Wow – I just heard Bill Clinton speak at Microsoft. I have never seen so many people trying to see one person speak at here – the room was totally packed with MSPAC members (photo by Becky Pezely – thanks!) and there were lines outside of hundreds of non-members trying to get in. There were multiple overflow rooms, a live Internet broadcast, and other broadcast sites in cafes throughout the company. It was one of those experiences where I realized how special it is to work here (I’ve had a few of those recently).
I didn’t have my laptop or my camera so I can only relate some memorable moments, not a virtual transcript like I did with Hillary last week.
Steve Ballmer introduced him (photo by R. Scott Randall – thanks!) and even stumbled over a few words – he was nervous! It was pretty wild seeing Steve introduce another speaker – usually he is the main attraction. Steve announced that in our annual giving campaign this year we raised $73 million dollars which is a new record. Clinton started by marveling at that number.
Clinton’s talk centered on the changing climate of giving (ex: the US has doubled our non-governmental organizations since 2000) and the impact that non-billionaires can have on the world; 30% of Americans gave to Tsunami relief efforts, half of those gifts were over the Internet. The average gift was over $600 and the median was $60 which proved his second point. He talked a lot about his foundations and the work of other people like former Microsoftie John Wood who founded Room to Read and Muhammad Yunus, pioneer of the micro-lending movement and Nobel Prize winner.
He also said he was glad Al Gore won the Nobel Prize "after 20 years of ridicule," which was more strongly worded than Hillary’s comment about it. Overall, Bill quoted a lot of the same statistics as Hillary and talked about how doing the work to address the environmental issues we have will create jobs and improve the economy overall and used Britain as an example. He also said that most of the countries that signed the Koyoto agreement aren’t going to meet their commitments because they lack the operational know-how to make do it and we need to share that knowledge.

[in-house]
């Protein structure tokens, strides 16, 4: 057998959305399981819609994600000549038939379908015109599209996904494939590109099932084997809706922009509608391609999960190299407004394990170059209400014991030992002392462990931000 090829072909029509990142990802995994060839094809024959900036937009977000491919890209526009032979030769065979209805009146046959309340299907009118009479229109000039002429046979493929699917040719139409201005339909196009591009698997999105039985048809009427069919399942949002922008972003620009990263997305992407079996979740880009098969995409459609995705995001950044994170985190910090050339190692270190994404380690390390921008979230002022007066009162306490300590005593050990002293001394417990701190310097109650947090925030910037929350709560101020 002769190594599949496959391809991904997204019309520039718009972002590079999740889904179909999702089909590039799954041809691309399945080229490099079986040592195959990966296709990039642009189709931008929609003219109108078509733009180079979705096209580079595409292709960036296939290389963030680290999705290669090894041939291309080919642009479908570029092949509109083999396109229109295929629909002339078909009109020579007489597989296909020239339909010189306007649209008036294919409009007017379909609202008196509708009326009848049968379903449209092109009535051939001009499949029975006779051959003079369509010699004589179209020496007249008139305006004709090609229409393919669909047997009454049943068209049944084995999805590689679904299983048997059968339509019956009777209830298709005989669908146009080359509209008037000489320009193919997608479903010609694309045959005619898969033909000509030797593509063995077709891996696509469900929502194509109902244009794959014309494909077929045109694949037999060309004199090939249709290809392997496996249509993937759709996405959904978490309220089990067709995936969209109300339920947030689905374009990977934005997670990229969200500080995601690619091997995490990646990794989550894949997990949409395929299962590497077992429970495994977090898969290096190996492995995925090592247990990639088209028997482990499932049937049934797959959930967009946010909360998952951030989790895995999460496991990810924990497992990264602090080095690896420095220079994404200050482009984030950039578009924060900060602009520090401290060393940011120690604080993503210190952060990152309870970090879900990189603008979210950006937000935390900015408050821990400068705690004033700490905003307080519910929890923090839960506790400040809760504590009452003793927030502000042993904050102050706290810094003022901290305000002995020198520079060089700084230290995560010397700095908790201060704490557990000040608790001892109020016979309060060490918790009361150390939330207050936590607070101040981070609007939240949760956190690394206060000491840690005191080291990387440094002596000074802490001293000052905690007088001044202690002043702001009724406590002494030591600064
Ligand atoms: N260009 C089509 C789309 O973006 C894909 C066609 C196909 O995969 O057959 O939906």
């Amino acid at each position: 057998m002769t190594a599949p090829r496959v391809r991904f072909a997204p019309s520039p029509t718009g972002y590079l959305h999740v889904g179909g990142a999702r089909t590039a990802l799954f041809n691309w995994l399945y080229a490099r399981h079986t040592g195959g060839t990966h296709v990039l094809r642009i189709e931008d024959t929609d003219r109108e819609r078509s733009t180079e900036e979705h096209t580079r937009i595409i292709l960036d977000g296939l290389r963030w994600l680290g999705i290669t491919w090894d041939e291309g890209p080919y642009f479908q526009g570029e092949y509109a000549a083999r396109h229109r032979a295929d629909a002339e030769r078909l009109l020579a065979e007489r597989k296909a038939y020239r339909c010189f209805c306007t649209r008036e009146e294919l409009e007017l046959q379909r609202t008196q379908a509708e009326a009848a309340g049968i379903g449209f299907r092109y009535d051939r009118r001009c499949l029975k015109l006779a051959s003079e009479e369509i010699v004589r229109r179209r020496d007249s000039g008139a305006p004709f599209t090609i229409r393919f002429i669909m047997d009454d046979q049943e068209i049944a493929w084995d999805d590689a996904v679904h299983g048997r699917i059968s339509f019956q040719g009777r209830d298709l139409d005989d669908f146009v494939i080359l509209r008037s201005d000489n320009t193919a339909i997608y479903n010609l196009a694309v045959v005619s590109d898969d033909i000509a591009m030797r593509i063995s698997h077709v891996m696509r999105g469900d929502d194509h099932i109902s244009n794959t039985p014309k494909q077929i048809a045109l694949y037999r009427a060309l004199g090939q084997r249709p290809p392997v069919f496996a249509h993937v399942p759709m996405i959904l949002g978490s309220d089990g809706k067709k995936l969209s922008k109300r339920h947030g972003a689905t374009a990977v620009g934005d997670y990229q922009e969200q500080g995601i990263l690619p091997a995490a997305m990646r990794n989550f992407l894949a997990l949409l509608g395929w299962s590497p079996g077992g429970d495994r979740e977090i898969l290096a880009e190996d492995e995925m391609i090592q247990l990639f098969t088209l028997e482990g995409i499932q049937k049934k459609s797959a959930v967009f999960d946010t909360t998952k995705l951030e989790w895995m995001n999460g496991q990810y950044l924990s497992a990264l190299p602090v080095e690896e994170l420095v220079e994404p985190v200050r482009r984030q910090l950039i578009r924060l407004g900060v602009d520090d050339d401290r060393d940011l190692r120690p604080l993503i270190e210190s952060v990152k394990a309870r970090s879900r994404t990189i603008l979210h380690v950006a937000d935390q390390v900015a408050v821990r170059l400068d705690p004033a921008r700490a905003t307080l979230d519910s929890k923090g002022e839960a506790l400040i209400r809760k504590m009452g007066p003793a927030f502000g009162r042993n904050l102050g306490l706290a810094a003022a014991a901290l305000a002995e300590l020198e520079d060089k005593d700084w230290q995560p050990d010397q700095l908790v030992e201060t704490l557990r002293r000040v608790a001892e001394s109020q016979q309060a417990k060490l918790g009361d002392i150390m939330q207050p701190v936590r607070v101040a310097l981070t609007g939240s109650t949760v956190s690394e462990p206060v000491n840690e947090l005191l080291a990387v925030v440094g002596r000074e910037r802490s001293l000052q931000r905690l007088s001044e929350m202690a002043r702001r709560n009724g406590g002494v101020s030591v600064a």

He said that when he left office the US approval rating in Turkey was 50% and now it’s 9%. But in countries that see us through the prism of our giving our approval has skyrocketed (Sri Lanka from 30% to 90%, Soviet Union is glad we helped them achieve democracy, other African nations similar numbers due to our work on AIDS and Malaria). Nice quote: "Their view of us changed because we didn’t want their children to die. It’s not rocket science."
He took four questions and seemed to really want to take more. One of the coolest moments was when an audience member asked if a spouse of a president could be Secretary of State. And he said no, there was a law inspired by JFK’s nomination of his brother Robert to Attorney General, that limited the President from appointing a family member to the Cabinet. He said that was because anyone who holds a cabinet seat should be able to be fired which got a big laugh. Then he said, "Even though Hillary and I know she could easily fire me, and I might be easier to do that to me than to others, the American people wouldn’t know that," which got a huge laugh. He then went on to talk about how when he was President he wished he had someone he could send places who was not encumbered by having a political office when he wanted to send the message that he would like to have been there himself but couldn’t. That’s the kind of stuff he could do and it would be better if he didn’t have an official office.
A woman asked, "What are the qualities that make a great leader?" He said most politicians are better than their reputation makes them out to be. He’s met some smart people in politics and not too often he meets a dumb person. Even more infrequently he meets someone who’s lazy, and even more rarely he meets someone crooked. In general, people in politics are smart, hardworking, and do what they think is right. I really liked this point – he also referenced another confusing question some guy asked about the taint of money in political campaigns and reiterated that most people are honest and it’s not just a system of crooked people out to get you.
In all, I left even more excited for the Clinton presidency than I was when I saw Hillary last week. Yes, she is awesome but man, Bill is just in another league. The idea of the two of them trying to fix the country and the world together just blew me away. I can’t wait.
Holy crap – I am blogging this in my car waiting for traffic to die down and just saw a tank drive by. Not one of those old style ones, but a newer more ominous looking one that was black. It was followed by a large non-descript blue armored truck full of special ops guys in camouflage who I saw earlier perched on top of parking garages. Surreal.